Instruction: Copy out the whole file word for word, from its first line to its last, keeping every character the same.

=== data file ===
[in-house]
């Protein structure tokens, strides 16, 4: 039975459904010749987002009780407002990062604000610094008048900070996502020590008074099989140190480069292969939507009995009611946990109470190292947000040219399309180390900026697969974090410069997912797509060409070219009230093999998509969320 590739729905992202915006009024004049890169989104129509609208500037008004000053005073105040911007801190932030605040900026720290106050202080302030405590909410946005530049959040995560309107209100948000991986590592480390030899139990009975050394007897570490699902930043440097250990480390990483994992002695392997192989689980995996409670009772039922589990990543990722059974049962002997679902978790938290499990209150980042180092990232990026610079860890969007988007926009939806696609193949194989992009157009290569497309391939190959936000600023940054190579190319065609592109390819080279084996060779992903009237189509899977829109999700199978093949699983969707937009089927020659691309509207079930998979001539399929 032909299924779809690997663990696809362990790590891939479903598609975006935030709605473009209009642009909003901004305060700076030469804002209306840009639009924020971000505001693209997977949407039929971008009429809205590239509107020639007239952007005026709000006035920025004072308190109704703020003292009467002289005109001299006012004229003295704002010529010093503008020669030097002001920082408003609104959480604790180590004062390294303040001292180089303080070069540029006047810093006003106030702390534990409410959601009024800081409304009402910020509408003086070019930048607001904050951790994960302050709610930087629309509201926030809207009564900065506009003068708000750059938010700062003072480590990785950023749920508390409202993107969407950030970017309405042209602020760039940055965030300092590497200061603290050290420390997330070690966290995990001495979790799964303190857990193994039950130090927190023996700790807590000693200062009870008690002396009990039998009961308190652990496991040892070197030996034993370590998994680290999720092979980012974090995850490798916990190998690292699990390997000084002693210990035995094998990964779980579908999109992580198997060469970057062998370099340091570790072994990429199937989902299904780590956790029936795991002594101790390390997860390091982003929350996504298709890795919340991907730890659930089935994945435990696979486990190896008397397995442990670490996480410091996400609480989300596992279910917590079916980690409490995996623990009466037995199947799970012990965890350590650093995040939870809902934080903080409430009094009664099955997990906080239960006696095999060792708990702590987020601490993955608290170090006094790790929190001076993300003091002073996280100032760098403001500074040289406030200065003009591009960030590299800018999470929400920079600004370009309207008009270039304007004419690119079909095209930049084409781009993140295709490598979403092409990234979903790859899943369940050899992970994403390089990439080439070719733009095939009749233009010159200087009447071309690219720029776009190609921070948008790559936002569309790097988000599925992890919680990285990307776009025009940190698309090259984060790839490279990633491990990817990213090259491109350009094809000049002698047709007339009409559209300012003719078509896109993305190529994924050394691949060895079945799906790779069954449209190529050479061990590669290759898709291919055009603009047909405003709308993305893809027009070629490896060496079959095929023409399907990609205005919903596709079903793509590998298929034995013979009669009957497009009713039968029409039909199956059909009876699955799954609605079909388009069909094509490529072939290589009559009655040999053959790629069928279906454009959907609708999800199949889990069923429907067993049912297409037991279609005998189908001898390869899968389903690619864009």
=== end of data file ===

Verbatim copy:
[in-house]
């Protein structure tokens, strides 16, 4: 039975459904010749987002009780407002990062604000610094008048900070996502020590008074099989140190480069292969939507009995009611946990109470190292947000040219399309180390900026697969974090410069997912797509060409070219009230093999998509969320 590739729905992202915006009024004049890169989104129509609208500037008004000053005073105040911007801190932030605040900026720290106050202080302030405590909410946005530049959040995560309107209100948000991986590592480390030899139990009975050394007897570490699902930043440097250990480390990483994992002695392997192989689980995996409670009772039922589990990543990722059974049962002997679902978790938290499990209150980042180092990232990026610079860890969007988007926009939806696609193949194989992009157009290569497309391939190959936000600023940054190579190319065609592109390819080279084996060779992903009237189509899977829109999700199978093949699983969707937009089927020659691309509207079930998979001539399929 032909299924779809690997663990696809362990790590891939479903598609975006935030709605473009209009642009909003901004305060700076030469804002209306840009639009924020971000505001693209997977949407039929971008009429809205590239509107020639007239952007005026709000006035920025004072308190109704703020003292009467002289005109001299006012004229003295704002010529010093503008020669030097002001920082408003609104959480604790180590004062390294303040001292180089303080070069540029006047810093006003106030702390534990409410959601009024800081409304009402910020509408003086070019930048607001904050951790994960302050709610930087629309509201926030809207009564900065506009003068708000750059938010700062003072480590990785950023749920508390409202993107969407950030970017309405042209602020760039940055965030300092590497200061603290050290420390997330070690966290995990001495979790799964303190857990193994039950130090927190023996700790807590000693200062009870008690002396009990039998009961308190652990496991040892070197030996034993370590998994680290999720092979980012974090995850490798916990190998690292699990390997000084002693210990035995094998990964779980579908999109992580198997060469970057062998370099340091570790072994990429199937989902299904780590956790029936795991002594101790390390997860390091982003929350996504298709890795919340991907730890659930089935994945435990696979486990190896008397397995442990670490996480410091996400609480989300596992279910917590079916980690409490995996623990009466037995199947799970012990965890350590650093995040939870809902934080903080409430009094009664099955997990906080239960006696095999060792708990702590987020601490993955608290170090006094790790929190001076993300003091002073996280100032760098403001500074040289406030200065003009591009960030590299800018999470929400920079600004370009309207008009270039304007004419690119079909095209930049084409781009993140295709490598979403092409990234979903790859899943369940050899992970994403390089990439080439070719733009095939009749233009010159200087009447071309690219720029776009190609921070948008790559936002569309790097988000599925992890919680990285990307776009025009940190698309090259984060790839490279990633491990990817990213090259491109350009094809000049002698047709007339009409559209300012003719078509896109993305190529994924050394691949060895079945799906790779069954449209190529050479061990590669290759898709291919055009603009047909405003709308993305893809027009070629490896060496079959095929023409399907990609205005919903596709079903793509590998298929034995013979009669009957497009009713039968029409039909199956059909009876699955799954609605079909388009069909094509490529072939290589009559009655040999053959790629069928279906454009959907609708999800199949889990069923429907067993049912297409037991279609005998189908001898390869899968389903690619864009």